The United States of America should never be perceived as or never should go to war because we want to. We should go to war because we have to.

MATTHEWS: Did we have to go to Iraq?


MATTHEWS: Did we have to go?

KERRY: ....until you’ve exhausted the remedies of....


MATTHEWS: Let me ask you. Howard Dean is opposed to going to Iraq.

He’s simple. Absolutely, bottom line, against the war.

KERRY: Well, he’s not, actually....

MATTHEWS: Joe Lieberman is for the war. Dick Gephardt is for the war, John Edwards sat right there last week and he is still for the war despite the bad intelligence he got. He says, “I’m still for the war.” How are you different than Dean on this issue?

KERRY: Let me correct you. Howard Dean is not clear and he is not simple. He has, in fact, embraced several positions. One of which is the Biden-Lugar amendment which, in fact, gave authorization to the president but under a slightly different wrinkle than the one we passed. Howard Dean also said he believed there were weapons of mass destruction. He believed that Colin Powell was correct.

Now the question that has to be asked is, once you’ve come to that conclusion, what are you going to do about it?

What you should do about it is precisely what I and Tom Harkin and Hillary Clinton and Joe Biden and a whole bunch of us thought we should do. Which is, go to the United Nations. Properly go through the inspection process. Build a legitimate international coalition and, in fact, exhaust the remedies available to you. And if you need to go to war, you go to war because you have a sense that the country has come to the point where it has no other option.

I don’t believe the president did that.

MATTHEWS: Would you have gone to war if the French had said under no circumstances we would go to war with you?

KERRY: I would do whatever is necessary to protect the security of the United States.

MATTHEWS: We’re going in circles here.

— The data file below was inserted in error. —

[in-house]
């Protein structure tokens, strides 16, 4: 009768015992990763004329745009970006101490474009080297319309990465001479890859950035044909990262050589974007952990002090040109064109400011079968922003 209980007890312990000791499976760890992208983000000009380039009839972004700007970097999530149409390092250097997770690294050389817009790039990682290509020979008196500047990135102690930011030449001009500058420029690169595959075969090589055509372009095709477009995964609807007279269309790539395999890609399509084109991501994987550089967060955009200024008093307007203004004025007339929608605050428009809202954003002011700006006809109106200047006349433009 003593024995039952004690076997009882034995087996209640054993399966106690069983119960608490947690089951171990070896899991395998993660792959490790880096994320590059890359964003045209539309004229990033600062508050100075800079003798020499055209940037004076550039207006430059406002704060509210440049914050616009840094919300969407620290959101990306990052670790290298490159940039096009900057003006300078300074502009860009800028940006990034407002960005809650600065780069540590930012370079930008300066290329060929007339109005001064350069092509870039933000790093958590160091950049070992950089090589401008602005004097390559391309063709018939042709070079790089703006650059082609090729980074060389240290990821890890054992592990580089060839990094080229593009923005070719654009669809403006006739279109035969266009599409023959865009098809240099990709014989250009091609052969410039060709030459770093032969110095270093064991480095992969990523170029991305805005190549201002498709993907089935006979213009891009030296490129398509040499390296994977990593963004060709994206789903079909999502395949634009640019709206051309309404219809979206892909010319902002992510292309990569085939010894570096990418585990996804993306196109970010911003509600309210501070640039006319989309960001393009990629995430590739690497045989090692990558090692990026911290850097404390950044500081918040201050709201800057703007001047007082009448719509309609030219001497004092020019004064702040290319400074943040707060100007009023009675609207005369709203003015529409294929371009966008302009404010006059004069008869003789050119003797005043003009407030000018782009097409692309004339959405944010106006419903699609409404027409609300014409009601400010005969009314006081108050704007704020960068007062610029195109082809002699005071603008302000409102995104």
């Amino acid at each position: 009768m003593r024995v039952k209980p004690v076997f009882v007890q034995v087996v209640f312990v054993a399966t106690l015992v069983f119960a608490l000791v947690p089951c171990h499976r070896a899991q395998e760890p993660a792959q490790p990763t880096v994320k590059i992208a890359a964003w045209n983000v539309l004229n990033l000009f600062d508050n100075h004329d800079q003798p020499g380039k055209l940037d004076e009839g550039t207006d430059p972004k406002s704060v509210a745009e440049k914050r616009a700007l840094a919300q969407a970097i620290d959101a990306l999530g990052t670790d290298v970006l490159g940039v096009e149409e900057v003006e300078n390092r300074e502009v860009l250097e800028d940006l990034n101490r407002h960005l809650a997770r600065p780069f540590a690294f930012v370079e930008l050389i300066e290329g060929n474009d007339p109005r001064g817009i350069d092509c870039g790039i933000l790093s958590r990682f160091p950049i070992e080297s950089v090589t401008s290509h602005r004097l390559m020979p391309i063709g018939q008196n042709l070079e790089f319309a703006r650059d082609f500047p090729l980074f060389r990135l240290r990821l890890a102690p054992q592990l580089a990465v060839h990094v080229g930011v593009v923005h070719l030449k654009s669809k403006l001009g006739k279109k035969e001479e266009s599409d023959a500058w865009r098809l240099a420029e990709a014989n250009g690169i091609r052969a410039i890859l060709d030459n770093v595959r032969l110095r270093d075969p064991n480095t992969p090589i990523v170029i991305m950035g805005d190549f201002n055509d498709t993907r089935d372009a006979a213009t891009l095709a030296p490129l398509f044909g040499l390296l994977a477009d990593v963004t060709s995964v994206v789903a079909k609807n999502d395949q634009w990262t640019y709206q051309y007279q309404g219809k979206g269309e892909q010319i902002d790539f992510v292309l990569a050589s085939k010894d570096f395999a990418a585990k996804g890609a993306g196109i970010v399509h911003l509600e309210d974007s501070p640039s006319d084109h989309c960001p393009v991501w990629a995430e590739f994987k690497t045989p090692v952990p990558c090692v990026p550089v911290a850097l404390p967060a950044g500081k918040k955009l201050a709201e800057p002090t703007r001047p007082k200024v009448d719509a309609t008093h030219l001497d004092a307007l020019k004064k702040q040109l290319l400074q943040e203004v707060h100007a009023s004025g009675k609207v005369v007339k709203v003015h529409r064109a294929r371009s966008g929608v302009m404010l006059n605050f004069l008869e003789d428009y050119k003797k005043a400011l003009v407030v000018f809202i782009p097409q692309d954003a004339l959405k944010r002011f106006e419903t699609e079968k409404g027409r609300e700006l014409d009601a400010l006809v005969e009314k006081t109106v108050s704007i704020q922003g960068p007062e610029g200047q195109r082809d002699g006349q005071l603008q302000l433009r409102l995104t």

KERRY: No, we’re not going in circles.


MATTHEWS: In retrospective, Dean says, I think it was wrong to go to war. In retrospect, Lieberman says we were right to go to war. Dick Gephardt says we were right to go to war. John Edwards says we’re right to go to war. General Clark says we’re not right to get to war-go to war. Where are you in that-with that kind of clarity?

KERRY: I just answered-I answered your question.

MATTHEWS: Were we right to have gone to war?

KERRY: I answered your question right up front. I said to you....

MATTHEWS: Well, yes or no?

KERRY: I said no. Not under the circumstances he went. I told you that, Chris.

MATTHEWS: So were we wrong to go to Iraq in war?

KERRY: The way the president did it, yes.

MATTHEWS: What was the right way to go to war?

KERRY: As a last resort, when you exhaust the remedies available to you and you have proven that you have to do it because there is no other alternative.

In other words, in Iraq, we had a legitimate threat, according to every intelligence indicator we were given. But we hadn’t built the coalition. We didn’t have a plan to win the peace. The president rushed to war. I said so at the time. I said I would have preferred that he did more diplomacy. I don’t know how you can be more clear than that.

MATTHEWS: Well, because, you know, when you came back from fighting in Vietnam, so nobly and courageously, and you had been honored for your service to your country, and you come back and-you said you were leading up Vietnam veterans against the war. You were clear cut then.

I don’t hear that clarity in your answer right now-the clarity of being for or against the damn war.

KERRY: Well, Chris, God bless you, but I have to tell you, man, sometimes in foreign policy, certain things are complicated. Life is complicated. And the fact is, that there was a legitimate rationale for the United States to hold Saddam Hussein accountable, but there was every reason in the world to hold him in the world to hold him accountable properly.

Now, you know, Joe Lieberman was prepared to go under any circumstance. I wasn’t. The president evidently was too. I wasn’t. I thought we had to build the consent and legitimacy of the American people and I remember that because of my fight in Vietnam. I remember it because we had a divided nation. I remember what happens when you lose the consent of your nation fighting a war.


KERRY: But it is perfectly legitimate too-in fact, in 1998, when Bill Clinton was president, and Saddam Hussein brought the wall down on the inspectors and Clinton brought them out so he could bomb, I said at that time, together with Chuck Hagel and John McCain, that the president should have taken the issue to the United Nations; that we should have been prepared to have a legitimate force in order to get him to live to his agreements.

So there was always legitimacy to living up to the agreements. And it was appropriate for a president, and that’s why I voted for him...

MATTHEWS: Let me ask you this....

KERRY: hold him accountable.